1. David Morley (2005), Entry on ‘Audience’ in New Keywords: A Revised Vocabulary of Culture and Society, Ed. T.Bennett, L. Grossberg & M. Morris (Wiley-Blackwell), pp.8-10.
This reading is an introduction to defining the term ‘audience’ in media studies.
The printing press transformed the meaning of audience from being in the physical presence of the sermon/product to mass audiences consuming away from the source. Mass audiences are dispersed across space and time. Mediated audiences consumed the same message at the same time, from daily newspapers, radio and television. This brought a sense of community to audiences, who shared a ‘life in common’.
The media no longer broadcasts to passive audiences who are affected by it; audiences are now understood to be active in the way that they interpret and use media.
2. Jay Rosen (2006),’The People Formerly Known as the Audience’, PressThink blog, June 27.
This text is a manifesto for the active audience, regarding the shift in power between pro media and amateur media.
‘If all would speak who shall be left to listen? Can you at least tell us that?’ – viewpoint from Big Media who refuse to get on board with the changing tides.
printing press to blogs
radio to podcasts
television and cinema to internet sharing of video content
horizontal flow of information – citizen to citizen
people will still consume ‘big media’, we will still read in bed, watch films, listen to the radio, but we will do it on our terms, on the device of our choosing, at the time that we decide.
“If you want to attract a community around you, you must offer them something original and of a quality that they can react to and incorporate in their creative work.”
‘Personally, I favor the term Edgling because I want to move away from media metaphors, and use economic or sociological ones. This is not about who is “producing content” and who is “consuming” it: which is the basic paradigm of media thinking. Instead, it is about control moving from the central, large, mass-market organizations — which includes media companies, but also other large organizations, like government, religious organizations, and so on — out to the individuals — we, the people — at the edge.’
3. Henry Jenkins (2014) Rethinking ‘Rethinking Convergence/Culture’, Cultural Studies, 28:2, 267-297.
This essay is a reaction to other writer’s reactions to his book Convergence Culture: Where Old and New Media Collide.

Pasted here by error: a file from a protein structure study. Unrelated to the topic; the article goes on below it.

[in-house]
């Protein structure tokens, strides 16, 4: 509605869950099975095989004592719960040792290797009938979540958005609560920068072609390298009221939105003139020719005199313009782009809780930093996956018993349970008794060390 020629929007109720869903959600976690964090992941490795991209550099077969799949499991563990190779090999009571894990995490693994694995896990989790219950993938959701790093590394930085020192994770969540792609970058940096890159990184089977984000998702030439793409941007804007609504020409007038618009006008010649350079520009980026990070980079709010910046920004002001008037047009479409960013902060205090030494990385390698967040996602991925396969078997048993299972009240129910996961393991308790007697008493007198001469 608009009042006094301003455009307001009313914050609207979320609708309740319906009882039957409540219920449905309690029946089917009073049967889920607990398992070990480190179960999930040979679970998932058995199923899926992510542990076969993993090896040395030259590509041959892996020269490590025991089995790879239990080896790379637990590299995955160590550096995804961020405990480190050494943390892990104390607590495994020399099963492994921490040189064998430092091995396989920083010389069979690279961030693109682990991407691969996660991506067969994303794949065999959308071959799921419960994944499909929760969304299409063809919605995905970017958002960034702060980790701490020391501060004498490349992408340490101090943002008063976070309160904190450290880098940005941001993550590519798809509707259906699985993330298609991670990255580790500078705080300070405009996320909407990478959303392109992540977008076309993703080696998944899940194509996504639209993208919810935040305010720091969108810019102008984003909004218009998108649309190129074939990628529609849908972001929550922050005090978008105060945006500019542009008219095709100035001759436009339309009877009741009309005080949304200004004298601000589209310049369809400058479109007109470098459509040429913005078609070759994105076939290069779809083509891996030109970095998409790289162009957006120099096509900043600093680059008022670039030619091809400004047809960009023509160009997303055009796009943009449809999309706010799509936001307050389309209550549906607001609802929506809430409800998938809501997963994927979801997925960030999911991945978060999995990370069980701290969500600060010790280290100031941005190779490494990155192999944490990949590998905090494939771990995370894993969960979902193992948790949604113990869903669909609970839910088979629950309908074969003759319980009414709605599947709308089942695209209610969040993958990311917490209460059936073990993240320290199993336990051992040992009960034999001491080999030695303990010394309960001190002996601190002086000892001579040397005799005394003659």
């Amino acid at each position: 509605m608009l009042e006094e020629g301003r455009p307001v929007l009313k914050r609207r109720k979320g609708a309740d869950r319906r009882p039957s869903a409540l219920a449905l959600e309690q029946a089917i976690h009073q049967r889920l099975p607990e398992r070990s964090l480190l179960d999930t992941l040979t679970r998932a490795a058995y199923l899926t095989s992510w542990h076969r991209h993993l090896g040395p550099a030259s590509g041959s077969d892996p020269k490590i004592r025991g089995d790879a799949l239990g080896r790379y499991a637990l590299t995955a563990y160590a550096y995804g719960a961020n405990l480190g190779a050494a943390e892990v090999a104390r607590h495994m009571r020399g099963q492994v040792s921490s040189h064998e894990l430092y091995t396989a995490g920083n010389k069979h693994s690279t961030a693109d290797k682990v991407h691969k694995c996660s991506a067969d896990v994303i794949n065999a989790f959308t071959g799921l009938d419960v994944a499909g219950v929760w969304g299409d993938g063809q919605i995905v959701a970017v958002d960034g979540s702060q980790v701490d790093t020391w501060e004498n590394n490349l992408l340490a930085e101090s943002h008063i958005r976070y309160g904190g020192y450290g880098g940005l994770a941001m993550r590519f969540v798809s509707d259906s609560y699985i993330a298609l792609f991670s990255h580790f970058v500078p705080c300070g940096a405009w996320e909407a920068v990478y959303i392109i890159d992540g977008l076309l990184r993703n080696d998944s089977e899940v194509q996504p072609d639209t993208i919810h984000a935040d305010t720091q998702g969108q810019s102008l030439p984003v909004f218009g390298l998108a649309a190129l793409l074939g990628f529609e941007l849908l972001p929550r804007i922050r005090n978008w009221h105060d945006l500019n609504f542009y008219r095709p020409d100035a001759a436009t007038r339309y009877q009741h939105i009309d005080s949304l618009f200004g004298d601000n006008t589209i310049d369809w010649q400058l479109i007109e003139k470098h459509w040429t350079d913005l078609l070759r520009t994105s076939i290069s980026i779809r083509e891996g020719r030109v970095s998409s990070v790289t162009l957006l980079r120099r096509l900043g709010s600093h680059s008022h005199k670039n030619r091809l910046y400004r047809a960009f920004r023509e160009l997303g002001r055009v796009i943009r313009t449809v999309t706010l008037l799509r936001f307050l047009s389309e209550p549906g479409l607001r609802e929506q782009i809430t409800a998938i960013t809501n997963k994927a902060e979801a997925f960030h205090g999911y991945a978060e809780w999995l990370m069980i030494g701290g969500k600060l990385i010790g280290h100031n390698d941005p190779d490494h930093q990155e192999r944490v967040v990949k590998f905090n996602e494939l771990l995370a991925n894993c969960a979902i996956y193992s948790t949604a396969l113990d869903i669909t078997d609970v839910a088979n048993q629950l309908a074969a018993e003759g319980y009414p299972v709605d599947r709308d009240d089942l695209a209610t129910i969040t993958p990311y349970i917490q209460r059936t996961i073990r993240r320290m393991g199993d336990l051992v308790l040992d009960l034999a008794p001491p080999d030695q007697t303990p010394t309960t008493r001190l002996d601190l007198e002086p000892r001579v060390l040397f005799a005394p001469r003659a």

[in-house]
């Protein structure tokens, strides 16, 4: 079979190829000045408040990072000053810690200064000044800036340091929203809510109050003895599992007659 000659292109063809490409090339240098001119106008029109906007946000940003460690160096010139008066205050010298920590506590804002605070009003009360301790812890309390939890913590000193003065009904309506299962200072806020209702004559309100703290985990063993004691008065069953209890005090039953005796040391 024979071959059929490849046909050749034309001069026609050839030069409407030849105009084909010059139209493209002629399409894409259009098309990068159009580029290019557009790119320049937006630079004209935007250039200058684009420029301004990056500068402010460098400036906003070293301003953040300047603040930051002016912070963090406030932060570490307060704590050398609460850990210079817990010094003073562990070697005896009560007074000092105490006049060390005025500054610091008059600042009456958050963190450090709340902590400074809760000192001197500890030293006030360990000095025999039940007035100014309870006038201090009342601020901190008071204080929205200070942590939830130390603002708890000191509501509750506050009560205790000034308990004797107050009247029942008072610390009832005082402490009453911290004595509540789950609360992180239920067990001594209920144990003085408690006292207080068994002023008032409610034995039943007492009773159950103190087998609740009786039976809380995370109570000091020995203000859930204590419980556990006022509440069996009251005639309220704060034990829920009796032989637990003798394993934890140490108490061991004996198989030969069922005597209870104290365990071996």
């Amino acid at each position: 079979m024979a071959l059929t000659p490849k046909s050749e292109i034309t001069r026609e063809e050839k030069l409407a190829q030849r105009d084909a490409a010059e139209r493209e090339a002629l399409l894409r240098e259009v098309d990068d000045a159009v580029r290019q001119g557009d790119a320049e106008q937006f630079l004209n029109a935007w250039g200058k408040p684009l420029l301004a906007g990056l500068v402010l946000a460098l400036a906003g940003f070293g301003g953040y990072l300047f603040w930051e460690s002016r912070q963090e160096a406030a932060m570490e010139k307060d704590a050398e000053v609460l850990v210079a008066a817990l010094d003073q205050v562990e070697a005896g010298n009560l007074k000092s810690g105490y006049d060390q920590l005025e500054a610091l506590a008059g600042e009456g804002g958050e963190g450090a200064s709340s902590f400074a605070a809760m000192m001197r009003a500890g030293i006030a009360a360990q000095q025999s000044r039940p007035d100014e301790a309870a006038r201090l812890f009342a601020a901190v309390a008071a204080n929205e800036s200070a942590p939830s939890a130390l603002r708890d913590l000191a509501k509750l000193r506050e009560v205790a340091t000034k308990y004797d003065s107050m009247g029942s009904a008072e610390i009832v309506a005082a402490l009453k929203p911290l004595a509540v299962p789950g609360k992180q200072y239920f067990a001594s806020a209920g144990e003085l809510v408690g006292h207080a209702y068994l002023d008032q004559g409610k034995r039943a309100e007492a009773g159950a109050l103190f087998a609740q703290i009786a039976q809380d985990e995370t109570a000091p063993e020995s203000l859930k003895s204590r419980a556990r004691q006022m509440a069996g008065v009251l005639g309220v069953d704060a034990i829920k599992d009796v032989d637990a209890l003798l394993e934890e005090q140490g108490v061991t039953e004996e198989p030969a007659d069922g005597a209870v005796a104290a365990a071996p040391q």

Towards a more participatory culture
Throughout the 20th century there have been many people who push for a more participatory media culture, hopes held high with each new technological advancement, and the possibilities for the tools to be in the hands of the people.
Participatory culture promotes democratic and grassroots participation as well as diversity in media.
Politics: grassroots movements have been utilising networked computing
Arts: artists utilising crowd-sourcing and participatory design processes
Journalism: news organisations utilising citizen journalism
Entertainment industry: integrating ideas of audience engagement and fan participation
From my own experience, an example of the entertainment industry integrating audience engagement into their product has been with the television show Twin Peaks. If you have been reading this blog you can probably tell that I am a big fan of the show, and although I am not active the the online fandom of the show, I am aware of it and I enjoy reading people’s speculations about the show. Recently Twin Peaks were staging an online event to promote the return of a third season, 25 years later, and they were going to post clues up on facebook and in the fansites, the answers would be in the previous seasons of Twin Peaks, so fans would be rewarded for their knowledge of the show.
Jenkins acknowledges that there are many who are excluded from participatory culture. I am assuming he means people who do not have the technology/means to participate, or the education, or the infrastructure.
Jenkins talks a lot about how scholars should be talking about participation culture: rather than discussing it in a utopian/dystopian way, they should be analysing it with more nuance. I think this kind of discussion and nitpicking is not a good start for reading about convergence culture, but I suppose it is good to have the limitations pointed out. He just seems a bit defensive, reacting to gripes from other academics. This reading just seems like a conversation between academics with a background in cultural theory.
Jenkins identifies the issue of time regarding academics writing on a culture that is changing so rapidly, but their papers are getting published years after they are written. How can these academics debate amongst each other with the aim of developing a better understanding of participatory culture when there are such large gaps of time between writing/publishing/critiques? It would be much better to have more immediate discussion amongst academics where they utilised digital media (ironically, they need to shift into the new media/participatory culture that they are so intently studying).
Overall this reading went over my head. I have studied convergence culture before, and I think it would have been better to read an excerpt from his original book. In saying that, I know that this reading would be great for people who are working on the topic of audience for their final project because it includes a lot of references to other academics who have commented on his writing, including differing opinions to his own.